Mayor Rahm Emanuel on Tuesday gave his corporation counsel a tenuous vote of confidence, but he put Stephen Patton on the clock to make certain that city attorneys never again conceal evidence.
One day after a senior city attorney resigned in disgrace after getting caught concealing evidence in a police shooting case, Emanuel said he has Patton’s back, just as he once had former Police Supt. Garry McCarthy’s.
But that confidence came with a caveat: Fix it. Tighten the ship.
“There is zero-tolerance for any individual — especially an individual representing the city in the courtroom — for not upholding the professional standards that are expected,” Emanuel said.
“Now, to Steve, he does have my confidence. . . . He also has my support to make sure that this never happens again,” the mayor said.
Senior Corporation Counsel Jordan Marsh resigned Monday hours after a federal judge issued a harshly worded ruling that raised questions about whether the notorious “code of silence” in the Chicago Police Department extends to the city’s Department of Law run by Patton, Emanuel’s only corporation counsel.
Specifically, U.S. District Judge Edmond Chang ruled that Marsh had intentionally concealed evidence in a 2015 trial that culminated in a jury finding that two Chicago Police officers were justified in killing Darius Pinex during a January 2011 traffic stop.
Two Chicago police officers testified they had pulled the victim over after hearing a radio call about an Oldsmobile involved in a shooting that matched the description of the car Pinex was driving.
Marsh was accused of concealing the actual recording, which conflicted with the officers’ testimony, until midway through the trial — even though the recording became available before the trial.
The judge threw out the verdict, ordered a new trial and demanded the city pay the plaintiffs’ legal fees. Chang also accused the Law Department of poorly training and overseeing city attorneys, creating an environment that hampered production of records essential to prosecuting cases of police misconduct.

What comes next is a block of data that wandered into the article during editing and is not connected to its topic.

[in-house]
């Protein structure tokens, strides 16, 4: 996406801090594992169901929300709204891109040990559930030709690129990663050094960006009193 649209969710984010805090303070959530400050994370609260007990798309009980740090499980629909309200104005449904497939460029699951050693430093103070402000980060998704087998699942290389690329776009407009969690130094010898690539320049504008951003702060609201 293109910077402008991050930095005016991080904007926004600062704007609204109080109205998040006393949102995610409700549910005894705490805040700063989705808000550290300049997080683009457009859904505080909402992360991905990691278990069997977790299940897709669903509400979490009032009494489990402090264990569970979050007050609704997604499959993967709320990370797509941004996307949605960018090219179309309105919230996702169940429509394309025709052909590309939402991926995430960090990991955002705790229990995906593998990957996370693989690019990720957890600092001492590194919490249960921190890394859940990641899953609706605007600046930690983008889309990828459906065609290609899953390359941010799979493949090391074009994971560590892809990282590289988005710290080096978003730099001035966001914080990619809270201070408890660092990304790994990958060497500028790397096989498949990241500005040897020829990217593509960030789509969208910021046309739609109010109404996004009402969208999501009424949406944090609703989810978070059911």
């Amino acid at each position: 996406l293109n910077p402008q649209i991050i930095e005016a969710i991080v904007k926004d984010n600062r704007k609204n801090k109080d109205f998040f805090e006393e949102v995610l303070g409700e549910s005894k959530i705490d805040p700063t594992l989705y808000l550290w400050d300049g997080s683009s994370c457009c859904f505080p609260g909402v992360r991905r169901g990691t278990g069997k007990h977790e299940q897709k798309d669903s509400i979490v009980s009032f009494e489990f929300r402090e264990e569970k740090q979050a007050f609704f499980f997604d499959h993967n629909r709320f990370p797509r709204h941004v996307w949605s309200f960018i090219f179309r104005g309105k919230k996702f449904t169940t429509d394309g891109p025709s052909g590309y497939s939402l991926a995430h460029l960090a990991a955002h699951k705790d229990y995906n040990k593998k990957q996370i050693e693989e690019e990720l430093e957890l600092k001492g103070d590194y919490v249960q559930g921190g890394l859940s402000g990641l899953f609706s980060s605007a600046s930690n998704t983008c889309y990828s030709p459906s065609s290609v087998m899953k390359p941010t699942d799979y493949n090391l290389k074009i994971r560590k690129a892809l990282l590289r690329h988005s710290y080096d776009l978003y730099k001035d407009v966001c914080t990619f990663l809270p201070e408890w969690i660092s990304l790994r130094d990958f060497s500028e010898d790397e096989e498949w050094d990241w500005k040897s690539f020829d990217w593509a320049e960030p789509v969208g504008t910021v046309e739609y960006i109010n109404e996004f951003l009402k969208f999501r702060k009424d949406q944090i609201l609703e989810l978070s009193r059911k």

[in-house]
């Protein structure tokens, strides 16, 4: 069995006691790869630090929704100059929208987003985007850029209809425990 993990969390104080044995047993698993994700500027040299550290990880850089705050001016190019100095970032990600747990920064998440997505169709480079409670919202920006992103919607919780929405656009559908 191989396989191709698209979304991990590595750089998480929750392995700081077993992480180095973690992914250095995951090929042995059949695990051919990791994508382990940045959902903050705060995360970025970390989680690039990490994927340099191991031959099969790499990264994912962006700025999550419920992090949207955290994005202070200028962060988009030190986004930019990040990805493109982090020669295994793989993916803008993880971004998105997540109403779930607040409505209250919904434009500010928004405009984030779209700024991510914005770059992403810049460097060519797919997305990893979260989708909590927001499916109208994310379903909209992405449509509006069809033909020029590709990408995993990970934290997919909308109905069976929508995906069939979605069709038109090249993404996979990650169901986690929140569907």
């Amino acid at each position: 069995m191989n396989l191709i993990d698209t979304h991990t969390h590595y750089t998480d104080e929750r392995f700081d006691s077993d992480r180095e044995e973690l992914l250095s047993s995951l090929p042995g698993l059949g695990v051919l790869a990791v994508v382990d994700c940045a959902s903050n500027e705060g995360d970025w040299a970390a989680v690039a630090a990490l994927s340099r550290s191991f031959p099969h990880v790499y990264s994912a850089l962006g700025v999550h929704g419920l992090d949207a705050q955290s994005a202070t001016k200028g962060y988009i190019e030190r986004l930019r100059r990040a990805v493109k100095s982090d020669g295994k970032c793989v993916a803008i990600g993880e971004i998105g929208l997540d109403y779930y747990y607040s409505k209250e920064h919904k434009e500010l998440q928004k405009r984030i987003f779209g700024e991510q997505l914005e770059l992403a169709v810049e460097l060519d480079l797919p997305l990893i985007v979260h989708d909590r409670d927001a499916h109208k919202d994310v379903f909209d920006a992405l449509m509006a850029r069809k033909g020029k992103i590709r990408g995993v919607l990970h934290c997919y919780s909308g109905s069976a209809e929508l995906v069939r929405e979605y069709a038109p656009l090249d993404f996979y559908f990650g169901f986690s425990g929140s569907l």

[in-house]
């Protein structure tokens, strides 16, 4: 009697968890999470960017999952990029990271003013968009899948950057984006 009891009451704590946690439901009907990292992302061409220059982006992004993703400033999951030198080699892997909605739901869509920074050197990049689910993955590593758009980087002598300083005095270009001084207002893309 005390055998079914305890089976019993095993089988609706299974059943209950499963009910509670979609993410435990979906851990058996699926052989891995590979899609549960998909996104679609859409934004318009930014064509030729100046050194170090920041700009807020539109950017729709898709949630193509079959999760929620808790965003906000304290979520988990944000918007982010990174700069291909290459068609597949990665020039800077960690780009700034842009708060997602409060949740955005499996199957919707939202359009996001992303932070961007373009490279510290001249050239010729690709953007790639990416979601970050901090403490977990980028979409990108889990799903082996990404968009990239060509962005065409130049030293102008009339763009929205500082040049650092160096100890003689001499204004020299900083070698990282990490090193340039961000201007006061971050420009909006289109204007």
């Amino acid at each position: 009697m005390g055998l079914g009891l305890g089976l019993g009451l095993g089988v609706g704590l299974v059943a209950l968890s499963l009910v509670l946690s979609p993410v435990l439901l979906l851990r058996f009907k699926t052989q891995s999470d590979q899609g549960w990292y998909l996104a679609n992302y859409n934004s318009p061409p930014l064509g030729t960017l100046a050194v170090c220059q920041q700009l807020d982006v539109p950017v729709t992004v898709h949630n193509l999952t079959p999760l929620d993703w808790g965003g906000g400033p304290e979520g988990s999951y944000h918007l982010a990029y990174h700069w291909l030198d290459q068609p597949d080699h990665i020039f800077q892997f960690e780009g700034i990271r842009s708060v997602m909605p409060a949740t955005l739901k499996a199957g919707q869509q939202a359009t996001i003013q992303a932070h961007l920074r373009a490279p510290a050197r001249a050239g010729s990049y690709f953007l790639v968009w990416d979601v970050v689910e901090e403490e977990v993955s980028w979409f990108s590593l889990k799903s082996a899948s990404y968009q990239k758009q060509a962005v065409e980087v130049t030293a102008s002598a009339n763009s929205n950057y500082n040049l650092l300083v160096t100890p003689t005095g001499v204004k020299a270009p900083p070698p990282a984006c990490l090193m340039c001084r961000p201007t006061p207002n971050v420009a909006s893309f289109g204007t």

That misconduct has led the U.S. Justice Department to conduct a sweeping civil rights investigation that could ultimately lead to a court order and the appointment of a federal monitor similar to the one that rode herd over city hiring for nearly a decade.
Given the harsh language used in Chang’s ruling, Emanuel was asked whether the Law Department was part of the “code of silence” that the mayor has openly acknowledged exists in the Chicago Police Department.
“That’s not possible when you’re in front of a court and getting a judge ruling,” the mayor said.
Pressed on whether the Law Department should be included in the sweeping federal civil rights investigation of the Chicago Police Department, Emanuel said, “No. They’re working where they are.”
After joining Emanuel at an unrelated news conference at a CTA bus garage, U.S. Rep. Danny Davis, D-Ill., predicted that the Law Department would rightfully get swept up into the Justice Department’s investigation.
“The mayor recognizes that the Law Department is under scrutiny, just as the Police Department is under scrutiny,” Davis said.
Despite Emanuel’s vote of confidence, Davis said he wouldn’t be surprised if Emanuel ultimately gets rid of Patton, just as he pulled the rug out from under McCarthy.
“Certainly, he’s being looked at. Certainly, he’s under scrutiny. And I think an appropriate decision will ultimately be made. . . . If enough pressure mounts, something will happen,” Davis said.
“McCarthy was pressured out of office. The mayor was pressured. I mean — if you’ve got 10,000 people marching down Michigan Avenue, that’s a lot of pressure,” he said. “If you’ve got people marching around City Hall every other day or every week, that’s a lot of pressure.”
City Hall claims that the crowd of protesters who shut down Michigan Avenue for hours on Black Friday never amounted to 10,000. It was more like 1,000, city officials said.